By Rory Woolsey, CEP
I once heard the Critical Path Method (CPM) defined as a management technique for losing your shirt under perfect control! Not so funny if you have ever been at the management end of a tight timeline, in an old facility, around ongoing operations with the concrete truck on its way and the formwork delayed because the backhoe is out of fuel. Welcome to the world of construction: stuff happens! With construction, nothing is ever really under “perfect control,” but with the right systems in place you can get fairly close.
The Metrics: Just the knowing that a project is out of control is crucial to keeping a project under control. Put another way: isn’t it good to know you are going bankrupt as you are going bankrupt, or even before? At least then you can make some adjustments to avoid the disaster. The secret is in knowing first and reacting second. Projects that spiral towards failure are those that can’t break out of reacting because the “knowing” is incorrect or it does not exist.
Knowing what? Knowing where the key project metrics such as time, costs, resources, and cash flow are relative to a datum (the project plan). Good project managers will always know where these project metrics are because they are indicative of the currenthealth of the project. In a project management cycle, the metrics are Planned, Implemented, Measured (actual vs. budgeted) and then reacted to, correcting for deviations by making changes to the original plan. This is the project control cycle, and it is continuous as a project unfolds. It is inevitable with all the things going on in construction; stuff just happens and plans must change. The project control cycle will show the deviations to the plan, which will help in making corrections as long as the original project plan was accurate. Comparing project “actuals” to a false plan will lead to poor corrections that can quickly spiral the project even more out of control. A poor plan for time, costs, resources and cash flow is sometimes worse than no plan. Good planning matters.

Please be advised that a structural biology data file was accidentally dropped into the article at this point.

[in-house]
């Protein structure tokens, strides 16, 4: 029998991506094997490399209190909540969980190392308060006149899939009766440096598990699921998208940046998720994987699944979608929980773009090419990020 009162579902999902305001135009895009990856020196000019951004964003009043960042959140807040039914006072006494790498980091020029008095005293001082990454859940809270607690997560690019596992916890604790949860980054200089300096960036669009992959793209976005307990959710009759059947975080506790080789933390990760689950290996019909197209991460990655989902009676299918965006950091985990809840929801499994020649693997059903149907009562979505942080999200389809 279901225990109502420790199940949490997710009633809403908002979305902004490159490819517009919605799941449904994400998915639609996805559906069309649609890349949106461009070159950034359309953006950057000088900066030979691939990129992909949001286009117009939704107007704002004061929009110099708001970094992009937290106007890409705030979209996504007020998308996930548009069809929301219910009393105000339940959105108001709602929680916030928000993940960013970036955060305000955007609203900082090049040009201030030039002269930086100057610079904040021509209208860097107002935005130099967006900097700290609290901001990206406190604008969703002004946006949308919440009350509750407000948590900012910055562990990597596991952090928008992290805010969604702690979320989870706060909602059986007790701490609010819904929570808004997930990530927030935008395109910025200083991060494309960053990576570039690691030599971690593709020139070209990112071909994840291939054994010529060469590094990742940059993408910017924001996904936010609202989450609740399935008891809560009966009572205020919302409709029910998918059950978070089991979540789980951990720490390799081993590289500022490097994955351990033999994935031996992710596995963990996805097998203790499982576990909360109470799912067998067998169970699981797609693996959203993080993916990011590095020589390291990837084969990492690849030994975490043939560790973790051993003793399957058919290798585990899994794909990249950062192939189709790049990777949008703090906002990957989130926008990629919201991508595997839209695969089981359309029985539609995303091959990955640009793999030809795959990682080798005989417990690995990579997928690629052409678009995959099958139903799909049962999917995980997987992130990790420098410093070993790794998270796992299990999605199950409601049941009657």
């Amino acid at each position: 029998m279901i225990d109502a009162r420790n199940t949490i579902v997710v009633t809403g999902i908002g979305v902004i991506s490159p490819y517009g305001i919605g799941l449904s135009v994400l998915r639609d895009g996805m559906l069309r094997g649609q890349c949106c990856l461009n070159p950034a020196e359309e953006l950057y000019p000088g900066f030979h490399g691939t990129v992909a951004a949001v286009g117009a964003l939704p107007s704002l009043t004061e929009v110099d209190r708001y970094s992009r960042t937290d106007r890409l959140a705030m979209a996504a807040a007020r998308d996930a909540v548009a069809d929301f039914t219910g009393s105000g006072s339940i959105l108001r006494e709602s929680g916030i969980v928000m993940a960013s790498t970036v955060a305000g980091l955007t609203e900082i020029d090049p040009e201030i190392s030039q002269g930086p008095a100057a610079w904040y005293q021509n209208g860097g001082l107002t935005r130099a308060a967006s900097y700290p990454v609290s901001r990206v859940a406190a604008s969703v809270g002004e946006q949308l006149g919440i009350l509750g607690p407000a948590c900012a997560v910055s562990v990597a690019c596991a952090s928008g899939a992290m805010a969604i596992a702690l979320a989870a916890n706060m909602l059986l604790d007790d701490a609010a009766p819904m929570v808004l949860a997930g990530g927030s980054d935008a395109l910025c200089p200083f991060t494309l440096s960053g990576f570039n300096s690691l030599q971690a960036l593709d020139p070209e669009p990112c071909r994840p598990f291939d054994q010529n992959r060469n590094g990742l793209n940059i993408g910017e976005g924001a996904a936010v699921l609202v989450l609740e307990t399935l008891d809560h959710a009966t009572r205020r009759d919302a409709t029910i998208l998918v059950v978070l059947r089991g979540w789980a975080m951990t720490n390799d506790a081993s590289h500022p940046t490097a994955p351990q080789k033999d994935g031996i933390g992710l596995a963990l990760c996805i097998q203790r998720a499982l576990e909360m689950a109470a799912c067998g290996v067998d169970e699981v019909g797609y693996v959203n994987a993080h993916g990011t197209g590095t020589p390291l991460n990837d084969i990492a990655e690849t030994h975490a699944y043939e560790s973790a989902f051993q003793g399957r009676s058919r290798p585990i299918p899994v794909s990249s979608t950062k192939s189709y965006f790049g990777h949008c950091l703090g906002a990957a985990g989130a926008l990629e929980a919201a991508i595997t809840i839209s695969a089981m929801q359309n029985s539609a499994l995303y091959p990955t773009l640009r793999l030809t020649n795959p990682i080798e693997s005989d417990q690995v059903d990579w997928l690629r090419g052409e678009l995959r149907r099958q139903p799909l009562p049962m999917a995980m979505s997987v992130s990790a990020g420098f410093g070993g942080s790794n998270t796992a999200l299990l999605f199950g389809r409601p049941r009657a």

Failing to Plan is Planning to Fail: Imagine a trip from Seattle to San Diego using a road map to Dallas, Texas. As you travel south, the road signs point you in a direction that does not match the map, causing great consternation to the driver. Hasty plans make for troubling travel. Failing to plan a project correctly is like setting your project up to fail.
We have all been at that place where the physical project must start because time is tight (it always is) and there is no time to waste. Myself, I would much rather “lose” a few weeks in the project planning phaseand regain that time many times over as the project unfolds. All good projects are built several times before they are finally physically built. And that’s an absolute. Poorly planned projects are often found spiraling downward into a reactive mode -- which will just add to the lost time, increased costs, inefficient implementation of resources and negative cash flow.
Cost Control: In the project control loop, the project’s actual costs are measured against budgeted costs. This measurement will show the deviations in planned vs. budgeted, which is key to controlling a project’s cost. With a well-thought-out cost plan (the budget), the deviations will be manageable and you will be able to make adjustments to minimize the impact on the final cost.
If a project budget does not exist or is poorly conceived, controlling costs is difficult (someone please explain this to the executive branch of our federal government). At the heart of, and crucial to controlling costs, is an accurate cost estimate which translates into a cost budget. So you can see how important a cost estimate is to cost control. The four phases of cost estimating and, in turn, accurately budgeting a project’s cost are: